However, the instrument can obviously undergo various modifications both in its constructional details and in the individual devices included therein, without leaving the scope of the inventive idea, in accordance with specific requirements of service convenience, manufacture, installation and association with other complementary instruments, devices and equipment designed in particular for the complete automation of the analysis cycle sequences.
For example, and without constituting a limitation on the invention, experts of the art will observe that an instrument according to the invention could comprise a different number of cuvettes and dispensers (from one upwards).
The cuvette dimensions (0.1 to 10 cm of optical path, preferably 1 cm) could be different.
Likewise, the dispensers and the associated means which determine the metering of the sample (conduit portions 86 in the valve 24, FIGS. 8 and 9) and of the reagent (syringes 44, FIGS. 8 and 9) are dimensioned according to convenience.
For example, the instrument may be set for analysing two microliters in the case of the urea, four microliters for the glucose in the serum or cerebro-spinal fluid, forty microliters for the creatinine in the serum and four microliters for the creatinine in the urine, in 0.65 cm3 of reagent. These values may obviously vary over a wide range, as may the types of reagent (not forming a characteristic of the invention).
Similarly, the termal treatment conditions, as determined by the heaters 56 (FIGS. 4 and 5) may be varied between freezing and boiling point, a temperature close to the natural physiological temperature, of the order of 37° C., being obviously preferred.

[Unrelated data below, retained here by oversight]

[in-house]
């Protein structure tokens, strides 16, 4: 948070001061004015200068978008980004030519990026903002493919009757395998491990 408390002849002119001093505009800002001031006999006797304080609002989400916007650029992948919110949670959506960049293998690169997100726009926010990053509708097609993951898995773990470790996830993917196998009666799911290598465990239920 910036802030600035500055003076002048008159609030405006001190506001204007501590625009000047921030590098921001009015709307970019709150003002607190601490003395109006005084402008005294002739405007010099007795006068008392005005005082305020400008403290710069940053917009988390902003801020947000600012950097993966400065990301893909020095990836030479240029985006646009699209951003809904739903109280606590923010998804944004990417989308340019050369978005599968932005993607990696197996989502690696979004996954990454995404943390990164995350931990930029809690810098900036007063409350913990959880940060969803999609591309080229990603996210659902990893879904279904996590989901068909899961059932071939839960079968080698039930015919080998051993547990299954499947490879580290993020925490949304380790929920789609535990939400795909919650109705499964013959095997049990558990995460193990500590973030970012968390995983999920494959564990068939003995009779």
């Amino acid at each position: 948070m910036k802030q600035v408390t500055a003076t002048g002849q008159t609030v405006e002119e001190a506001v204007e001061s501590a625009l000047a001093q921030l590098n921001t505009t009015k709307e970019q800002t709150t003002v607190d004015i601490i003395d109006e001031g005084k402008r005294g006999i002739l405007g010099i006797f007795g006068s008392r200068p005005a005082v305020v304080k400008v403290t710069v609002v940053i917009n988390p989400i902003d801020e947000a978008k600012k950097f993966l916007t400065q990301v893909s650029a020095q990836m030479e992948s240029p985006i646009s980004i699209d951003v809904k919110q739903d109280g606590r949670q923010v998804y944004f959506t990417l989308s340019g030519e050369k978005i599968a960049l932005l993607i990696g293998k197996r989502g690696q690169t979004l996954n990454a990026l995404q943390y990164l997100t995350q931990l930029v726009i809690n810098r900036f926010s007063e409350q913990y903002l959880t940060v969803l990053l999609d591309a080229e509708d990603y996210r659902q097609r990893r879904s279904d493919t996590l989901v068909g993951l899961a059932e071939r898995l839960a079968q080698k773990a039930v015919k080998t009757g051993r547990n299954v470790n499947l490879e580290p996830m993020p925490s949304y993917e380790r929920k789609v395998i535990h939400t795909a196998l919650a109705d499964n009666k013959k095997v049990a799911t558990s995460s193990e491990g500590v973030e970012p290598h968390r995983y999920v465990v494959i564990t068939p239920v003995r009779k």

From the constructional aspect, the materials used for manufacturing the dispensers, cuvettes, etc. may be modified, as may the specific technical and geometrical designs for their construction.
Other individual devices may be replaced by other equivalent devices or even omitted (for example the fluid diode 106 of FIG. 10), and the pump 38 of FIG. 3A may be of peristaltic type instead of vacuum type.
The sensors may be of optical or thermal type, and the electronic assembly may be modified in accordance with various requirements, so that it operates in accordance with a desired system, incorporating auto-calibration together with automation of the various operating sequences, all without leaving the scope of the invention.
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|U.S. Classification||422/82.09, 356/440, 422/81, 356/246, 422/562, 422/547|
|Sep 26, 1986||AS||Assignment|
Owner name: FISHER SCIENTIFIC COMPANY A CORP OF DE
Free format text: ASSIGNMENT OF ASSIGNORS INTEREST.;ASSIGNOR:ALLIED CORPORATION A NY CORP;REEL/FRAME:004634/0501
Effective date: 19860815
|Oct 24, 1991||AS||Assignment|
Owner name: INIZIATIVE MARITTIME 1991, S.R.L., A CORPORATION
Free format text: ASSIGNMENT OF ASSIGNORS INTEREST.;ASSIGNOR:FISHER SCIENTIFIC COMPANY, A CORP. OF DE;REEL/FRAME:005891/0407
Effective date: 19911023
|Oct 25, 1991||AS||Assignment|
Owner name: CITIBANK N.A.
Free format text: SECURITY INTEREST;ASSIGNOR:INIZIATIVE MARITTIME 1991, S.R.L.;REEL/FRAME:005913/0325
Effective date: 19911023
|Jul 28, 1992||AS||Assignment|
Owner name: "IL HOLDING S.P.A."
Free format text: CHANGE OF NAME;ASSIGNOR:INIZIATIVE MARITTIME 1991 S.R.L.;REEL/FRAME:006179/0983
Effective date: 19920219